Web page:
Whereas in contrast, "the vertical way, the way of sattva, is true religion, which implies depth, not surface. It is personal, and not a priori collectiveIt aims at salvation, not at a spirit-less - and in any case unrealizable - utopia."

 The necessity therefore, in light of these reflections on these two opposing tendencies of sattva and its opposite, tamas, is the critical issue of finding and cultivating a Center through diligent spiritual practices - so that our inner lives will be continually filled to the brim and overflowing. 

 What’s become, sad to say, normal today, is to live life without a nourished inner life, to live, that is, without a center, and therefore to live an unfocused, scattered, existence. 

 It’s to be on the go, and on the move, like the 'nowhere man.'

  The truly normal, in contrast, is to live from a richly fueled center - to live from within.

  Mother Teresa once issued a warning concerning her own movement: “There is always the danger that we may become only social workers.” By that she meant, as I’ve been saying, attempting to put into practice the second commandment - to love one’s neighbour - while ignoring the first commandment, the love of God. 

 "Our works,” said the Mother, "are only an expression of our love for Christ. Our hearts need to be full of love for Him.” (A Gift for God, Mother Teresa of Calcutta, p. 45)

 “We need to find God,” she implores, "and He cannot be found in noise and restlessness.”

 "God is the friend of silence. See how nature - trees, flowers, grass - grow in silence; see the stars, the moon and sun, how they move in silence."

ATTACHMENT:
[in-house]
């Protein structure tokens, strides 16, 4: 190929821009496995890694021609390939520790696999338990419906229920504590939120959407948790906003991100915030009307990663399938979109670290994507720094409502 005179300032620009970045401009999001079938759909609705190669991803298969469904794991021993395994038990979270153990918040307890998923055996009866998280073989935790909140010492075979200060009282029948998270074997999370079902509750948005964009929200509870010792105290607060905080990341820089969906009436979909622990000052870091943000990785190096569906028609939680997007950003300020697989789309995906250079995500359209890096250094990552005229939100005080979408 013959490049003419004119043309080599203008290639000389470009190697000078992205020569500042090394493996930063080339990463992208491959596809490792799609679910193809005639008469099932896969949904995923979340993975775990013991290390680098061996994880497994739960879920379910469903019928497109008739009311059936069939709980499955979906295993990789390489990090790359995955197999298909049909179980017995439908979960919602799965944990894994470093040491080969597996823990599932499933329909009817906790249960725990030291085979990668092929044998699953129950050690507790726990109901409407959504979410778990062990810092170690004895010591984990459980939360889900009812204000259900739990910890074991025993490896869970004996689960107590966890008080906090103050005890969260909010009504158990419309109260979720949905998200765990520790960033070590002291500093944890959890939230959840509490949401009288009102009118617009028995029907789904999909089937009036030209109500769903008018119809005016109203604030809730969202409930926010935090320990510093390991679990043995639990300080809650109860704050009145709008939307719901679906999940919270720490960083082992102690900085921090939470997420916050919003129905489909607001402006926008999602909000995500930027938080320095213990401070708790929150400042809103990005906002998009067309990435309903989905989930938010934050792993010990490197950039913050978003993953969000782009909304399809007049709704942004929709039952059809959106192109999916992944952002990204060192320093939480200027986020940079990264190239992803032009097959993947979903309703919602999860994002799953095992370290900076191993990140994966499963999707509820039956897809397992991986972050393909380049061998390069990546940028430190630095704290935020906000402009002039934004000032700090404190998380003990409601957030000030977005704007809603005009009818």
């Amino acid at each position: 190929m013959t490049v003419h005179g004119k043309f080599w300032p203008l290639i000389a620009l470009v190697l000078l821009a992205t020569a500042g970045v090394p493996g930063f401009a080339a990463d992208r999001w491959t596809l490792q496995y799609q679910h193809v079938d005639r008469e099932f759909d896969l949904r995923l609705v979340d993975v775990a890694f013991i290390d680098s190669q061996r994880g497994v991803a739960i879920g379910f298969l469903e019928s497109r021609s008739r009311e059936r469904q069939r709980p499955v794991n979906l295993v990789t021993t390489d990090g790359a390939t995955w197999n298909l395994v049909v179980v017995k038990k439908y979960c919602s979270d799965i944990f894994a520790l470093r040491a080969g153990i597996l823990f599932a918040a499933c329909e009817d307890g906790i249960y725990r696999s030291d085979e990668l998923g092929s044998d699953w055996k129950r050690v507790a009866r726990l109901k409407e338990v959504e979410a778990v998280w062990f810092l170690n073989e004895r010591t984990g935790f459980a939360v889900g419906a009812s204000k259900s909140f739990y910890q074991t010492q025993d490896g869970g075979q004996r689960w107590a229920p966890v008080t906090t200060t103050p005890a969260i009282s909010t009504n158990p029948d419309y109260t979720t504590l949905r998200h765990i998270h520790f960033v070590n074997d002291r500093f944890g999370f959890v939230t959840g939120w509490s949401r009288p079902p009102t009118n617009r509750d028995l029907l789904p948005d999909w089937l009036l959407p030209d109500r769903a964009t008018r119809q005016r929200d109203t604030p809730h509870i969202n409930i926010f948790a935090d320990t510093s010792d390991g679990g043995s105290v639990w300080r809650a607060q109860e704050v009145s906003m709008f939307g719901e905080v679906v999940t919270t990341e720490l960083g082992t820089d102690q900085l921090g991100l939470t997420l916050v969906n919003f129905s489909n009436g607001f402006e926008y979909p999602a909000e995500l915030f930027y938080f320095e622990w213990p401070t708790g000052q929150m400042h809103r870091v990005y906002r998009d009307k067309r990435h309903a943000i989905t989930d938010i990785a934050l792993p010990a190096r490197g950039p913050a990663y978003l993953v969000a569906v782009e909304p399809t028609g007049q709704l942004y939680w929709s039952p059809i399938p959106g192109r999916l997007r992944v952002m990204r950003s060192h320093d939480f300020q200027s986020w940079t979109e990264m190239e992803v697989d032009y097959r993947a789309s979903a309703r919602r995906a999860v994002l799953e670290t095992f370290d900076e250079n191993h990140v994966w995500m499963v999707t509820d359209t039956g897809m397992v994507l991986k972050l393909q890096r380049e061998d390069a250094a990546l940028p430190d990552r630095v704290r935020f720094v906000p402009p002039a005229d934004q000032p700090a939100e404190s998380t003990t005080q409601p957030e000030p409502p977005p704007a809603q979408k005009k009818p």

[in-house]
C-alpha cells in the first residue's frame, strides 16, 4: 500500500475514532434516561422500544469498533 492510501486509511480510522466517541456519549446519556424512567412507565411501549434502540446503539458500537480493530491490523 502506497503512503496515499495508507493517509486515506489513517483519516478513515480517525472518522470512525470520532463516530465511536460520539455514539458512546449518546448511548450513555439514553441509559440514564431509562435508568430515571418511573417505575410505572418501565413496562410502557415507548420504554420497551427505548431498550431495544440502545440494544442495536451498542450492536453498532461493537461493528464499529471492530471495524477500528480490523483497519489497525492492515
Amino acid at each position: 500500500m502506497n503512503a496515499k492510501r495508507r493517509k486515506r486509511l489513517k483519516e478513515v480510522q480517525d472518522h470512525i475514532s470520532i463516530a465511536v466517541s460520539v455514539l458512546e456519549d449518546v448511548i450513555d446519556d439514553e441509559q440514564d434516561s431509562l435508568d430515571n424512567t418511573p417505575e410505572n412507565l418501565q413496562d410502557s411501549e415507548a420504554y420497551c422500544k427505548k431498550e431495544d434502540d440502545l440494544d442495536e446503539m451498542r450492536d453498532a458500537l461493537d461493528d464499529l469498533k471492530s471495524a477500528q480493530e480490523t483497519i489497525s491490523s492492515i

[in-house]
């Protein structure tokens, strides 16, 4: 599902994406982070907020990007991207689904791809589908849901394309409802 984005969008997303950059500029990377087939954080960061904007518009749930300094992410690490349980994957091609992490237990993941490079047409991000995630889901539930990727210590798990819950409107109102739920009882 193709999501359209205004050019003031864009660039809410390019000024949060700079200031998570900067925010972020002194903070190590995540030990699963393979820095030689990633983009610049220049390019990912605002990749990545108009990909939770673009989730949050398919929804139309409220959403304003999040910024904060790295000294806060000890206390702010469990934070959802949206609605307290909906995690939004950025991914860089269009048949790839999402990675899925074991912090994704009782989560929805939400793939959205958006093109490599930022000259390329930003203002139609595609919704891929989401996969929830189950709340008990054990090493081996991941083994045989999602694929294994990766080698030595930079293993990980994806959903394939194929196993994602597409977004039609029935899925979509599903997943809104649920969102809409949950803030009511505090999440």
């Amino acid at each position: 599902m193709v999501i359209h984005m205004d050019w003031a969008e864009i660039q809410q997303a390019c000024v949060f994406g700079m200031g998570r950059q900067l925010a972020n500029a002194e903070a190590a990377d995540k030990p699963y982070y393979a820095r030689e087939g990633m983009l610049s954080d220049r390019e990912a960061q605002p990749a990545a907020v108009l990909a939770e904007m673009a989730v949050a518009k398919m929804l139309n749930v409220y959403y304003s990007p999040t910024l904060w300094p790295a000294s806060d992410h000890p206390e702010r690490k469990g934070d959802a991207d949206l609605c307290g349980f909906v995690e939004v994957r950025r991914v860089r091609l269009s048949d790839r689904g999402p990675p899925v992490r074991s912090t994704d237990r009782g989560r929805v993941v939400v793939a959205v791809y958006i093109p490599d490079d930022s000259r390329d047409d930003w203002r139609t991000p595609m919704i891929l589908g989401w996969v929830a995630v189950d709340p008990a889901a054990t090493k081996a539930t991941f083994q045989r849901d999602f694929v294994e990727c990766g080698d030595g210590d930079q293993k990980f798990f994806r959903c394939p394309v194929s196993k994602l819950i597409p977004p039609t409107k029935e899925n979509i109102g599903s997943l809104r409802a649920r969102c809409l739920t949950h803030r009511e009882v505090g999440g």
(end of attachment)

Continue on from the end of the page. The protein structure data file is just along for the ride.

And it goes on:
"The more we receive in silent prayer, the more we can give in our active life. We need silence to be able to touch souls.”

 "The great hindrance to us in our work is that we are not yet saints.” (p. 77) 

  The cultivation therefore of the sattvic, vertical dimension is everything. Without that, we are lost.

 Huston Smith, himself was catapulted into this vertical dimension by means of a spirited conversation about philosophy that lasted for many hours.

 Something was building inside of him until finally exploding in the wee hours of the morning.

 Says he: "My mind detonated, demolishing mental stockades.” 

 It was as if he could see the Platonic forms right before his eyes. The world of ideas became totally alive for him.

 It’s a wonder, he testified, "if I slept at all that night.” 

  As an elderly gentleman, Huston Smith, testified that that awakening, "has stayed in play” all his days.

 We have therefore a choice between two ways of being, the sattvic way and the way of tamas

 It’s about whether to go up or down.


Big Sky, John O'Callaghan